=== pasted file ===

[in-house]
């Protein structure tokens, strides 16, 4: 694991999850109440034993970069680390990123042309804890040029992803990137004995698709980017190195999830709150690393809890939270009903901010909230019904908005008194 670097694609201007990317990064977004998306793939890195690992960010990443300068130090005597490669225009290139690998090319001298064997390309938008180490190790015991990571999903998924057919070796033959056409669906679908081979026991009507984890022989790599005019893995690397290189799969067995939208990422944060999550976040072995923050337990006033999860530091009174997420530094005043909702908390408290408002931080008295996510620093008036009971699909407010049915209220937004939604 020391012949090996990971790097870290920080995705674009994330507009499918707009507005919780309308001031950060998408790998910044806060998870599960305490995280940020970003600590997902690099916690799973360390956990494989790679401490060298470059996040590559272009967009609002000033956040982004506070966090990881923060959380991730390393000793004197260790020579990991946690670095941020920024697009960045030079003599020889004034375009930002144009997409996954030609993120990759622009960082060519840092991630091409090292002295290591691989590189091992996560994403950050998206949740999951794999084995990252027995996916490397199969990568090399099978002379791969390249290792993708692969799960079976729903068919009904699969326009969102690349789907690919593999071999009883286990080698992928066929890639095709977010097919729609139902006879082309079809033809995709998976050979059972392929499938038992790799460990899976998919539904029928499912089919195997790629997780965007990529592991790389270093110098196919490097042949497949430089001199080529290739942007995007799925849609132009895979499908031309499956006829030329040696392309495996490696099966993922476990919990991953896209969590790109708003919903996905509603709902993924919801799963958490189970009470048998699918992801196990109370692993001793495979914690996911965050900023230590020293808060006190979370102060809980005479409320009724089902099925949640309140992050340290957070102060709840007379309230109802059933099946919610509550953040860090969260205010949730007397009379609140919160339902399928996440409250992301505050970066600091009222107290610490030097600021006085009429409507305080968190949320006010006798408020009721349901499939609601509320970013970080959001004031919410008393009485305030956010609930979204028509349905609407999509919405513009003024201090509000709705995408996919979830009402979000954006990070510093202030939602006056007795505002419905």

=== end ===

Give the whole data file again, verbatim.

[in-house]
């Protein structure tokens, strides 16, 4: 694991999850109440034993970069680390990123042309804890040029992803990137004995698709980017190195999830709150690393809890939270009903901010909230019904908005008194 670097694609201007990317990064977004998306793939890195690992960010990443300068130090005597490669225009290139690998090319001298064997390309938008180490190790015991990571999903998924057919070796033959056409669906679908081979026991009507984890022989790599005019893995690397290189799969067995939208990422944060999550976040072995923050337990006033999860530091009174997420530094005043909702908390408290408002931080008295996510620093008036009971699909407010049915209220937004939604 020391012949090996990971790097870290920080995705674009994330507009499918707009507005919780309308001031950060998408790998910044806060998870599960305490995280940020970003600590997902690099916690799973360390956990494989790679401490060298470059996040590559272009967009609002000033956040982004506070966090990881923060959380991730390393000793004197260790020579990991946690670095941020920024697009960045030079003599020889004034375009930002144009997409996954030609993120990759622009960082060519840092991630091409090292002295290591691989590189091992996560994403950050998206949740999951794999084995990252027995996916490397199969990568090399099978002379791969390249290792993708692969799960079976729903068919009904699969326009969102690349789907690919593999071999009883286990080698992928066929890639095709977010097919729609139902006879082309079809033809995709998976050979059972392929499938038992790799460990899976998919539904029928499912089919195997790629997780965007990529592991790389270093110098196919490097042949497949430089001199080529290739942007995007799925849609132009895979499908031309499956006829030329040696392309495996490696099966993922476990919990991953896209969590790109708003919903996905509603709902993924919801799963958490189970009470048998699918992801196990109370692993001793495979914690996911965050900023230590020293808060006190979370102060809980005479409320009724089902099925949640309140992050340290957070102060709840007379309230109802059933099946919610509550953040860090969260205010949730007397009379609140919160339902399928996440409250992301505050970066600091009222107290610490030097600021006085009429409507305080968190949320006010006798408020009721349901499939609601509320970013970080959001004031919410008393009485305030956010609930979204028509349905609407999509919405513009003024201090509000709705995408996919979830009402979000954006990070510093202030939602006056007795505002419905």